College and career readiness is a primary goal of all the major reforms in place in California. But now more than ever, as the pandemic has closed campuses and pushed schools and colleges to adopt distance learning, what are the state’s high schools and colleges doing to prepare students for the challenges that lie ahead?
This section explores how California’s K-12 system prepares its students for college and how colleges are preparing their students for the world beyond.
We need to get back to the reasons teachers start teaching in the first place: to support students, to inspire futures and to create fulfilled adults.
Dropping D's and F's and working with students to master the material is seen as a way to improve learning and boost equity.
A student counselor from Fresno's McLane High inspires students with his history as a young immigrant and garners statewide prize.
Colleges interpret the laws differently and have different requirements for undocumented students to receive financial aid.
With the pandemic resulting in enrollment loss across the CSU system, Chancellor Joseph Castro embraced a new strategy to get students to come back.
After deciding not to develop its own test to replace the SAT, UC considered using Smarter Balanced exams. That idea has also been rejected.
Long Beach City College has launched a safe overnight parking pilot program to provide homeless students with a safe place to park every night. The pilot includes security guards, access to showers and help finding more stable housing.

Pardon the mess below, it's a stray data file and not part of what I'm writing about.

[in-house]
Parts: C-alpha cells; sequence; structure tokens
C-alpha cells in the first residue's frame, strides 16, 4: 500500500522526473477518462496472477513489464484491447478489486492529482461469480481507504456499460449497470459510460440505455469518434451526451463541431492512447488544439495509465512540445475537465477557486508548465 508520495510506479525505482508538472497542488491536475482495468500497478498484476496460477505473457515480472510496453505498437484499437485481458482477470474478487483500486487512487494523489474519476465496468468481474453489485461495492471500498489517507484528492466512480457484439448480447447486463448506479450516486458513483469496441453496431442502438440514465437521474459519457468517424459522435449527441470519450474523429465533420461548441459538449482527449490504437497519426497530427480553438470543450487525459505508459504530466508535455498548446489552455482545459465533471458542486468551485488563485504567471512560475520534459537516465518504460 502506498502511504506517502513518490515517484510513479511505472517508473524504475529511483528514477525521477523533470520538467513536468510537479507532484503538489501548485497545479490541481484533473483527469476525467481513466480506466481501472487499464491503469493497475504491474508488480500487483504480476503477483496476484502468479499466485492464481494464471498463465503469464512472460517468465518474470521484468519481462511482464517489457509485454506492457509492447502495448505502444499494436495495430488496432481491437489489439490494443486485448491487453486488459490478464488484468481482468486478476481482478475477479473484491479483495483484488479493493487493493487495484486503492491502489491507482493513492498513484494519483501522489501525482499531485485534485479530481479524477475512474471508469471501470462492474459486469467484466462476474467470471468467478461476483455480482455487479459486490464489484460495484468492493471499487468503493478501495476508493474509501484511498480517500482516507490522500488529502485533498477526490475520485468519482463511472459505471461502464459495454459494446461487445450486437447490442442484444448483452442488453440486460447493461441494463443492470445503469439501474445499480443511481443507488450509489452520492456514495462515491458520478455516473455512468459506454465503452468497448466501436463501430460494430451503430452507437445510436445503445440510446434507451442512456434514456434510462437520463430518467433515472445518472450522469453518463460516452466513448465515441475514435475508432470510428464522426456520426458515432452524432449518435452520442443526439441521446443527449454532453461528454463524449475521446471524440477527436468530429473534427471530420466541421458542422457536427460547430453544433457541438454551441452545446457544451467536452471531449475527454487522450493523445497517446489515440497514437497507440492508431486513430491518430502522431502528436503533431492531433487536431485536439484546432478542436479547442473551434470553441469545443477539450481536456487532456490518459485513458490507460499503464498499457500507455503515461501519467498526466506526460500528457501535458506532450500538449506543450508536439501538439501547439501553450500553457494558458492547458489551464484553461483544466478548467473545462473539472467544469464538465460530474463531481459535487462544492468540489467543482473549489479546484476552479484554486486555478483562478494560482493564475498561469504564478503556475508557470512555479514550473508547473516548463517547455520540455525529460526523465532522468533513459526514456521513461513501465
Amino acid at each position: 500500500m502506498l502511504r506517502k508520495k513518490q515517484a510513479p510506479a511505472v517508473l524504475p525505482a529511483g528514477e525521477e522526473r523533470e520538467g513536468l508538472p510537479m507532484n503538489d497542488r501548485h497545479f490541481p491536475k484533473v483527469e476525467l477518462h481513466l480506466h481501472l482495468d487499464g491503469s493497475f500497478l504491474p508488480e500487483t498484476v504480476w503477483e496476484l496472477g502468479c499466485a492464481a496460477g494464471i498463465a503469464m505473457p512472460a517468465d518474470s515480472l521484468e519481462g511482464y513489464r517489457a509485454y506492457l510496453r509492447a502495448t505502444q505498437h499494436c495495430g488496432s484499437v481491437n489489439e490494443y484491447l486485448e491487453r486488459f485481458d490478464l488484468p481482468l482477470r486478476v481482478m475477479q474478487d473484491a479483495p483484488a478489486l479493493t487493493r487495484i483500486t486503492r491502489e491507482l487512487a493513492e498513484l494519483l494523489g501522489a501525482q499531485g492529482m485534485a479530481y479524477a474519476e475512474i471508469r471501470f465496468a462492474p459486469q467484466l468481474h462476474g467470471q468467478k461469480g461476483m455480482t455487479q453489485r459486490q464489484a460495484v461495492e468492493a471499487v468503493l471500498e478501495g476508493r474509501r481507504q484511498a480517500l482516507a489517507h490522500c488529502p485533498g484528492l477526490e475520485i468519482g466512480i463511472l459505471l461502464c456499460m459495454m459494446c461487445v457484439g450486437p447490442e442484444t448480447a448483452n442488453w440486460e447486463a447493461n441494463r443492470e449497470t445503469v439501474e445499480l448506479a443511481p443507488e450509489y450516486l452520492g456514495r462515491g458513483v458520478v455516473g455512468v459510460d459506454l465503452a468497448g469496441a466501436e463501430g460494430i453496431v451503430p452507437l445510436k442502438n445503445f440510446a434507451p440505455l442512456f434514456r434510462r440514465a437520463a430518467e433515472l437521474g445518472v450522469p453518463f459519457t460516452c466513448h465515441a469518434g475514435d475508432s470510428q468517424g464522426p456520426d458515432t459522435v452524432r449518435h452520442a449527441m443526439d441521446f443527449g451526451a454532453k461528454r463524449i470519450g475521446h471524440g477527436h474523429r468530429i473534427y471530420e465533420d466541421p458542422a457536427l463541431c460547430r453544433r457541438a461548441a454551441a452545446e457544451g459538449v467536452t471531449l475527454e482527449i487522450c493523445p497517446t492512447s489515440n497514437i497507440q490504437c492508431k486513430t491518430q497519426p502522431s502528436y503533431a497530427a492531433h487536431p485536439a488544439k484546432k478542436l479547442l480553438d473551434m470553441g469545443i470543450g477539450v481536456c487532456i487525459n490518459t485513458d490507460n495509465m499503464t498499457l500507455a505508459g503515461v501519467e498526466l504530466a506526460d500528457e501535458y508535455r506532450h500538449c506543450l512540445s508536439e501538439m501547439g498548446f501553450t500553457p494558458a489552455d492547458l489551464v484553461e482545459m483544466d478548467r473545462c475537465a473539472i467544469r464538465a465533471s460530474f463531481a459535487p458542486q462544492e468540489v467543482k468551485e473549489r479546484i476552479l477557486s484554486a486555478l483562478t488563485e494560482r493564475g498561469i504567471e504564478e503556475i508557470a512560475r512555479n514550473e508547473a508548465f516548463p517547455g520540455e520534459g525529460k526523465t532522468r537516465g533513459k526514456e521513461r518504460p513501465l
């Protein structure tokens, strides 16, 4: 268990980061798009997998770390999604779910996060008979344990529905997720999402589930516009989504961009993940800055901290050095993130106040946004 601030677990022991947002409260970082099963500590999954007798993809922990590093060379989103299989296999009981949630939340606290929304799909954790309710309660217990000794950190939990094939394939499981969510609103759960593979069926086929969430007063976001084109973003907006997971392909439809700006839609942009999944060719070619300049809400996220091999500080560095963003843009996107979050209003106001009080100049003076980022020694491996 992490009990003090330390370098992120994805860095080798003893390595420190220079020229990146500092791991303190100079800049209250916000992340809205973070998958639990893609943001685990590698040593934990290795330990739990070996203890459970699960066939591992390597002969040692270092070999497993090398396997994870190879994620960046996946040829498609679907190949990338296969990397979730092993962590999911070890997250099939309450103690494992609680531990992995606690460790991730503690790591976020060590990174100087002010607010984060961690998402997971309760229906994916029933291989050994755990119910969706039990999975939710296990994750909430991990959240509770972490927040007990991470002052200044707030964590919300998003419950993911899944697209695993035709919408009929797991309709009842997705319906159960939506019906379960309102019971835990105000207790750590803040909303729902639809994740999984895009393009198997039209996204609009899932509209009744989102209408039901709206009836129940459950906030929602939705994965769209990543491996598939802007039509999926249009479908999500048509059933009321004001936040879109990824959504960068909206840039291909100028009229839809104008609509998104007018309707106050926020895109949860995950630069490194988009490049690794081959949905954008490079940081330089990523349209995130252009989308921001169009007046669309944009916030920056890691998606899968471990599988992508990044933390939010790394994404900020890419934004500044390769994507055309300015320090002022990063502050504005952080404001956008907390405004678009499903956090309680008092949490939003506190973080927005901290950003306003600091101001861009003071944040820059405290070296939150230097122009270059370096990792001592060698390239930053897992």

By shrugging off the law against putting students into noncredit, nontransferrable remedial courses, colleges continue to trap students in a never-ending cycle leading to failure.
Members of the governing board for California's community colleges are urged to focus the system on helping students stay enrolled and complete studies.
Despite travel restrictions, California still enrolled most foreign students in nation, led by USC and UC campuses.
California's community colleges' declining enrollment won't reduce state funding but adjunct profs may lose opportunities.
Latinos are 39% of the state’s population, yet only one in four students in the entire University of California system identify as Latino.
California's public universities won't consider SAT and ACT scores, but some students still take tests for scholarships and placement.
Scammers have tried to infiltrate California colleges and get a piece of $1.6 billion in federal Covid relief aid. In at least a few districts, they succeeded.
California Community Colleges suffered a pandemic enrollment drop of nearly 15%, higher than what the system reported earlier this year for the fall 2020 semester.